The manager's dilemma is further aggravated because Android and iPhone together only comprise a portion of the mobile device market.  To support a lot of end users, ports to many device types may be necessary. Besides the iPhone and the Androids, there are the Windows Phone, the Apple iPad, the Rim BlackBerry, Symbian and others.

''If you are mainly focused on delivering a great experience and you want to optimize, then you are probably going to be choosing native,'' said Hammond, speaking at Forrester's recent ADD Forum in Boston. Still, it is not cut and dried. Hammond added that some mobile middleware providers can deliver applications for highly-optimized user experiences.

Tip: When considering native mobile applications as a strategic path, you should especially weigh the importance of performance and user experience - ask how important these traits are to your application integration's success.

Web-type mobile development

The advent of Web browsers on mobile devices was welcome, especially as HTML5 came into being. HTML5 exploited the growing use of JavaScript for front-end development, and associated frameworks such as JQuery and Dojo were enhanced to better cope with mobile needs. Many development managers are likely to gravitate toward Web-type mobile development, because the of way the PC-based Web browser helped to standardize the client-side. But, as with most aspects of the mobile development dilemma, it is not that straightforward.

''If you are mainly interested in keeping the costs as low as possible or being able to update the application as frequently as possible...you are going to be looking at a Web based approach," said Hammond.

The upside for native mobile development is this: it is the best way to tap into the magical qualities of the smartphone. Native apps can exploit GPS and other device capabilities, and they work quickly.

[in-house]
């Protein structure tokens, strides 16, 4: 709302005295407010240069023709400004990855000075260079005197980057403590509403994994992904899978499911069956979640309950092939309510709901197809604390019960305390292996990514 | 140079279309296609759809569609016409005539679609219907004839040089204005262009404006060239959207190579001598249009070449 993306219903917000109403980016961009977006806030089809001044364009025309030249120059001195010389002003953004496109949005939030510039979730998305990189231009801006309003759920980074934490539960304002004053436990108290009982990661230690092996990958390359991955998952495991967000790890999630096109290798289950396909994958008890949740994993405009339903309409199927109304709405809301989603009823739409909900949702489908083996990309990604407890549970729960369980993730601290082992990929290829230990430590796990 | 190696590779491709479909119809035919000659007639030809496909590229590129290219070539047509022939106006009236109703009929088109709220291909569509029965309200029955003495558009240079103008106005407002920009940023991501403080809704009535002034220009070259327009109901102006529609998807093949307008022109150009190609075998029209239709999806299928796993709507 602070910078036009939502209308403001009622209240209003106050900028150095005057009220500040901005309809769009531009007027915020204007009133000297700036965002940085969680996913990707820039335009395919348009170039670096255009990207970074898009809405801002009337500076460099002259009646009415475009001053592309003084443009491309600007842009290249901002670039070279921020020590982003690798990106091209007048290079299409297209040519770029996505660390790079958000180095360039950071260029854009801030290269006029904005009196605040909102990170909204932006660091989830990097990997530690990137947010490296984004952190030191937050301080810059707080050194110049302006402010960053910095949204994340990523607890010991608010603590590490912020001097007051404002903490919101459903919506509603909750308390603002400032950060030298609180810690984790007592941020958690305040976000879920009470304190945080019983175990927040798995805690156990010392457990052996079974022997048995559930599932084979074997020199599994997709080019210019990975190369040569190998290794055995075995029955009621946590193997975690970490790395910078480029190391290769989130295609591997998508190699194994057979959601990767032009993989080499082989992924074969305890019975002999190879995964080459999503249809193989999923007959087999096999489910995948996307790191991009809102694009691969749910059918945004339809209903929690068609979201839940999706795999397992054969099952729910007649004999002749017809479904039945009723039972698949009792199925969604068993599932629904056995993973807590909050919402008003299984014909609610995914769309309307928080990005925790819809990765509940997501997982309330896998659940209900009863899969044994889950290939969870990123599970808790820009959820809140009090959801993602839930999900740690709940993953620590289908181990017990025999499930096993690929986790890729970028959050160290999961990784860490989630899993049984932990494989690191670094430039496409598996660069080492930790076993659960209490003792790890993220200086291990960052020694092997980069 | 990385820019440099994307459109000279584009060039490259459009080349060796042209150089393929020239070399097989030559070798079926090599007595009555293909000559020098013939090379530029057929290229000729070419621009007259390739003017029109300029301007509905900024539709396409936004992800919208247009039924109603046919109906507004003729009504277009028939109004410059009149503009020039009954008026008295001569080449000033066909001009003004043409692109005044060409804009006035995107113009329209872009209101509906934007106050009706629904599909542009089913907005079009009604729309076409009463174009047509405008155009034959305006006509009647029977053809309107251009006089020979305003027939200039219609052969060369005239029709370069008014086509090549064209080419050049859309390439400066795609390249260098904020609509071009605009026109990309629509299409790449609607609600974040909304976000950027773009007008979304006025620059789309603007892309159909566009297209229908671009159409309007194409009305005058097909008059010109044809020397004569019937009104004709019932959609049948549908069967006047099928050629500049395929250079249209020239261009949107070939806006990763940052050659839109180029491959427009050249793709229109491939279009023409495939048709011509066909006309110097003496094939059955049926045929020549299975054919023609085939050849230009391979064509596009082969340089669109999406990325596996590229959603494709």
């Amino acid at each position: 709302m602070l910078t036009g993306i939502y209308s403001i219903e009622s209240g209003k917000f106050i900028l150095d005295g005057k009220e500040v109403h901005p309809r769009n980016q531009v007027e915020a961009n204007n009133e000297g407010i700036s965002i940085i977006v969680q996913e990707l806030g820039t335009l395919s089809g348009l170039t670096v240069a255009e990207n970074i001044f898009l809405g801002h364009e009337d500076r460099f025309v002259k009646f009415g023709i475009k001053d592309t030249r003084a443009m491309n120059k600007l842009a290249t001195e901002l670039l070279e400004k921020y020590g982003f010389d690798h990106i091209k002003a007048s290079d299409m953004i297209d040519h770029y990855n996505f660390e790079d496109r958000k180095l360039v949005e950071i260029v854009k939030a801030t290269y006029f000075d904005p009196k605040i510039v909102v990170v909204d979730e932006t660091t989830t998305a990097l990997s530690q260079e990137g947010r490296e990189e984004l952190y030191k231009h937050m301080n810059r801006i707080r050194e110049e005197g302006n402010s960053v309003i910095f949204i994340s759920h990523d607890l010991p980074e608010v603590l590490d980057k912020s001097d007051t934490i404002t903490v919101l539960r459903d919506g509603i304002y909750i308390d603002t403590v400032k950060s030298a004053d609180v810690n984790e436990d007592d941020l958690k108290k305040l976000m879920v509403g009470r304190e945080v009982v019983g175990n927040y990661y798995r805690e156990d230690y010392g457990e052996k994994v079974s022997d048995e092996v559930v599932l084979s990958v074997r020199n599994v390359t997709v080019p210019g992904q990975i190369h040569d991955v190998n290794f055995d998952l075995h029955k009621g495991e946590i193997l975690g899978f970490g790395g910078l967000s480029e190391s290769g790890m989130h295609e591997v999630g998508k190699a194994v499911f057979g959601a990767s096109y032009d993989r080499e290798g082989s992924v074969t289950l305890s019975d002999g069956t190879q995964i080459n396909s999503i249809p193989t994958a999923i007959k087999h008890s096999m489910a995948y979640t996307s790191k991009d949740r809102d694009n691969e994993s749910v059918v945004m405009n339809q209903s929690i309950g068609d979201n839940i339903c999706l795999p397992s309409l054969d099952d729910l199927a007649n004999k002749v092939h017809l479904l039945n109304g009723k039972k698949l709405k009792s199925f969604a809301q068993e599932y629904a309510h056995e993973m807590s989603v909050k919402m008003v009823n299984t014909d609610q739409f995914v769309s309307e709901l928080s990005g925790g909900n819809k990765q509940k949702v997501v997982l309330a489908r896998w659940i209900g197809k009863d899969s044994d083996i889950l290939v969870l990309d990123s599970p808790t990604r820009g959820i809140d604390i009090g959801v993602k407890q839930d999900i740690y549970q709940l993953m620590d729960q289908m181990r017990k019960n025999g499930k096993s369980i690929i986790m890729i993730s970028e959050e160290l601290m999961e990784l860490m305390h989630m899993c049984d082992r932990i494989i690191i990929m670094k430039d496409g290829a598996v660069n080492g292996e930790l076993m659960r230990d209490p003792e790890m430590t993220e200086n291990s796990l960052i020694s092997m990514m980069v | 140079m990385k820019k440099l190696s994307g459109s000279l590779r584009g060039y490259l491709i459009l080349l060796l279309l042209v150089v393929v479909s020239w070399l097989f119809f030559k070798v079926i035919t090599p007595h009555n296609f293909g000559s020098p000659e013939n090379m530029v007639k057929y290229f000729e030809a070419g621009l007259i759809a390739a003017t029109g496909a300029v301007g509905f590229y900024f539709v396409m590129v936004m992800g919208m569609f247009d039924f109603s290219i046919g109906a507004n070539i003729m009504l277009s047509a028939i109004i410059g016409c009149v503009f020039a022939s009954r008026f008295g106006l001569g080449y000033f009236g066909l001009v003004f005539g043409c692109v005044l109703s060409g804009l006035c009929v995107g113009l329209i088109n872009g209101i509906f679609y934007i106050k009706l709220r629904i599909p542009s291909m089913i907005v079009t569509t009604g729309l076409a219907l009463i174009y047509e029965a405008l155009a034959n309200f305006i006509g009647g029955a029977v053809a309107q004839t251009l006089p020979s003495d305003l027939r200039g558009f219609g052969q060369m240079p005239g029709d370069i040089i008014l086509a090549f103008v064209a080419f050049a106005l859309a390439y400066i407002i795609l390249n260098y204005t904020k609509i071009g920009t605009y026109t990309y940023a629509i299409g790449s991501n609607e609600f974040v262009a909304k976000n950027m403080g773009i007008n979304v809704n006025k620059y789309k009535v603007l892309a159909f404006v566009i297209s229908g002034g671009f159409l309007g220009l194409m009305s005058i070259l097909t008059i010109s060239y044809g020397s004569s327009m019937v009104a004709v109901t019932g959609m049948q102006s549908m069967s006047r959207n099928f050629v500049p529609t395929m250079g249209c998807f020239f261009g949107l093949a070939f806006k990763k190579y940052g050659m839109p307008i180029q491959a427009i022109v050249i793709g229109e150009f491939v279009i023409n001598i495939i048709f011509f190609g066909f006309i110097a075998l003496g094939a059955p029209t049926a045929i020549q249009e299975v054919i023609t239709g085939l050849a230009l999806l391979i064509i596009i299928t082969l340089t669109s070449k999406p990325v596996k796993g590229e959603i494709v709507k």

Despite HTML 5 advances, the Web approach has a down side if, according to Hammond. your application needs offline support, advanced rich media and high-powered graphics rendering support - or if it needs to take advantage of cutting-edge platform features.

Hybrid and middleware mobile development.

The Web and native approaches are not mutually exclusive. Development managers can hedge their bets by creating hybrid applications based on composite integrations that take advantage of each approach, based on circumstances. The final application can use the Web approach for, say, content delivery, and use the native approach to tap on-board geo-location capabilities.

Hybrid approaches are particularly suited for B2E, B2C solutions with high-concurrency or performance-intensive applications, according to Hammond.

Moreover, the IT shop need not go it alone. Middleware services providers are able to pick up all or part of the load, providing a cloud-based middleware integration layer that teams can program to, and delivering the application to a wide assortment of device types.

Like the hybrid mobile development approach, mobile middleware can encompass both native and Web styles, notes expert Hammond. Often offered as Software as a Service or Platform as a Service, mobile middleware platforms are typically supported by vendors dedicated to mobile application delivery. As such, they provide middleware and APIs that customers can tap into. Their middleware layer is intended to ''abstract-up'' the details of individual device type.

The messaging middleware services vendor is expected to keep up with new releases of devices and device software, with new device capabilities (voice recognition, geo-location, and so on), and to be up to date with HTML5 libraries and browser improvements. When analyzing services, it is important to generally determine the extent of the vendor's resources.

Tips: Look for points in your architecture where you can segment the design for Web or native deployment. If you go to a third-party messaging middleware house, carefully gauge the APIs it offers The APIs should apply to your existing services architectural with minimal adjustment. You have to consider the effects of tying yourself into the vendor's messaging middleware platform.

This was first published in September 2011